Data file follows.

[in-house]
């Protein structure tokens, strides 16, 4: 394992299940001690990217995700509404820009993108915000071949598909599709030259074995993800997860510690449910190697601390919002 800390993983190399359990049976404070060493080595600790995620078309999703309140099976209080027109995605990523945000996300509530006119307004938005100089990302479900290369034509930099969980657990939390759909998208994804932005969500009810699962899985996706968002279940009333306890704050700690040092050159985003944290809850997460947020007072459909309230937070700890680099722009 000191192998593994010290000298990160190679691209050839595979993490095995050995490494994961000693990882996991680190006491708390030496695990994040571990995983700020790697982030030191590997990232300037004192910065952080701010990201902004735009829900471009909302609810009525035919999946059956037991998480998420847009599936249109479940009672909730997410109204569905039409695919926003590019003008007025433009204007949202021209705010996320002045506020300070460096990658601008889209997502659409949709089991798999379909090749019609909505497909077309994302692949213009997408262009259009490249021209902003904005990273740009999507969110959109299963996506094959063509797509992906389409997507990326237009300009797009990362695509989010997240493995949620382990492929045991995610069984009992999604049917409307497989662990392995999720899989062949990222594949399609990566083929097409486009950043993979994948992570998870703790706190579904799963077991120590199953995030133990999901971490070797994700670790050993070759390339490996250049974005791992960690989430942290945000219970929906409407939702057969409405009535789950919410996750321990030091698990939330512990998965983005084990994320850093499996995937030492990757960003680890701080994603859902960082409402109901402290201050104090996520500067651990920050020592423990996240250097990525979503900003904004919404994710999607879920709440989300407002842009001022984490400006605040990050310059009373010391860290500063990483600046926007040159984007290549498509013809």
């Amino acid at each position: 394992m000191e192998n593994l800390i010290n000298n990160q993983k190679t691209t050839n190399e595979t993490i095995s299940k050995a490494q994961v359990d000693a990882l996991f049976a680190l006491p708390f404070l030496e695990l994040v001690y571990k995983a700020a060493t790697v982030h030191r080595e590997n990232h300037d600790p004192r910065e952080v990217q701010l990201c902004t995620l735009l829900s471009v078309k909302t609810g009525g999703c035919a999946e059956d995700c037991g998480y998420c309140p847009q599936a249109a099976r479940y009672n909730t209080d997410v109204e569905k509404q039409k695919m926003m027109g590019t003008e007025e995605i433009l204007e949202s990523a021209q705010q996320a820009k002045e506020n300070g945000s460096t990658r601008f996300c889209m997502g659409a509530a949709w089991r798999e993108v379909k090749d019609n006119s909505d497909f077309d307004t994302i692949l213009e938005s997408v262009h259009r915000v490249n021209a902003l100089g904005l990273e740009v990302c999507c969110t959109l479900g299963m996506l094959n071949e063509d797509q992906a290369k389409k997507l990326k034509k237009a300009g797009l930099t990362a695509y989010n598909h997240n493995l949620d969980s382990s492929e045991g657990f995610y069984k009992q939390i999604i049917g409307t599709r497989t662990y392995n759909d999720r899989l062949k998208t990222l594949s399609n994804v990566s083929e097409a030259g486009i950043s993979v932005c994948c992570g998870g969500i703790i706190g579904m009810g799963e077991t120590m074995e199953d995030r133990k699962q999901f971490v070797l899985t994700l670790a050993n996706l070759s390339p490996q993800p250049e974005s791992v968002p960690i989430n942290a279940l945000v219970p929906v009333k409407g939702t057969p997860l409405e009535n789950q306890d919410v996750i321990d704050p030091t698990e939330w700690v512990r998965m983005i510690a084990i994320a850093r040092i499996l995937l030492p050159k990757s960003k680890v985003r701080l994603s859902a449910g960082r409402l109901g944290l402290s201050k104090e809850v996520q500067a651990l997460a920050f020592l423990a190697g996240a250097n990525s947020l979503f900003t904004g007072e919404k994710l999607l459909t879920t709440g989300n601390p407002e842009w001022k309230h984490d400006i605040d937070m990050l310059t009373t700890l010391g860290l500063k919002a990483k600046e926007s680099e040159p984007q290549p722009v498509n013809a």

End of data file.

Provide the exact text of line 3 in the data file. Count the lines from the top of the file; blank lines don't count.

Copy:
């Amino acid at each position: 394992m000191e192998n593994l800390i010290n000298n990160q993983k190679t691209t050839n190399e595979t993490i095995s299940k050995a490494q994961v359990d000693a990882l996991f049976a680190l006491p708390f404070l030496e695990l994040v001690y571990k995983a700020a060493t790697v982030h030191r080595e590997n990232h300037d600790p004192r910065e952080v990217q701010l990201c902004t995620l735009l829900s471009v078309k909302t609810g009525g999703c035919a999946e059956d995700c037991g998480y998420c309140p847009q599936a249109a099976r479940y009672n909730t209080d997410v109204e569905k509404q039409k695919m926003m027109g590019t003008e007025e995605i433009l204007e949202s990523a021209q705010q996320a820009k002045e506020n300070g945000s460096t990658r601008f996300c889209m997502g659409a509530a949709w089991r798999e993108v379909k090749d019609n006119s909505d497909f077309d307004t994302i692949l213009e938005s997408v262009h259009r915000v490249n021209a902003l100089g904005l990273e740009v990302c999507c969110t959109l479900g299963m996506l094959n071949e063509d797509q992906a290369k389409k997507l990326k034509k237009a300009g797009l930099t990362a695509y989010n598909h997240n493995l949620d969980s382990s492929e045991g657990f995610y069984k009992q939390i999604i049917g409307t599709r497989t662990y392995n759909d999720r899989l062949k998208t990222l594949s399609n994804v990566s083929e097409a030259g486009i950043s993979v932005c994948c992570g998870g969500i703790i706190g579904m009810g799963e077991t120590m074995e199953d995030r133990k699962q999901f971490v070797l899985t994700l670790a050993n996706l070759s390339p490996q993800p250049e974005s791992v968002p960690i989430n942290a279940l945000v219970p929906v009333k409407g939702t057969p997860l409405e009535n789950q306890d919410v996750i321990d704050p030091t698990e939330w700690v512990r998965m983005i510690a084990i994320a850093r040092i499996l995937l030492p050159k990757s960003k680890v985003r701080l994603s859902a449910g960082r409402l109901g944290l402290s201050k104090e809850v996520q500067a651990l997460a920050f020592l423990a190697g996240a250097n990525s947020l979503f900003t904004g007072e919404k994710l999607l459909t879920t709440g989300n601390p407002e842009w001022k309230h984490d400006i605040d937070m990050l310059t009373t700890l010391g860290l500063k919002a990483k600046e926007s680099e040159p984007q290549p722009v498509n013809a």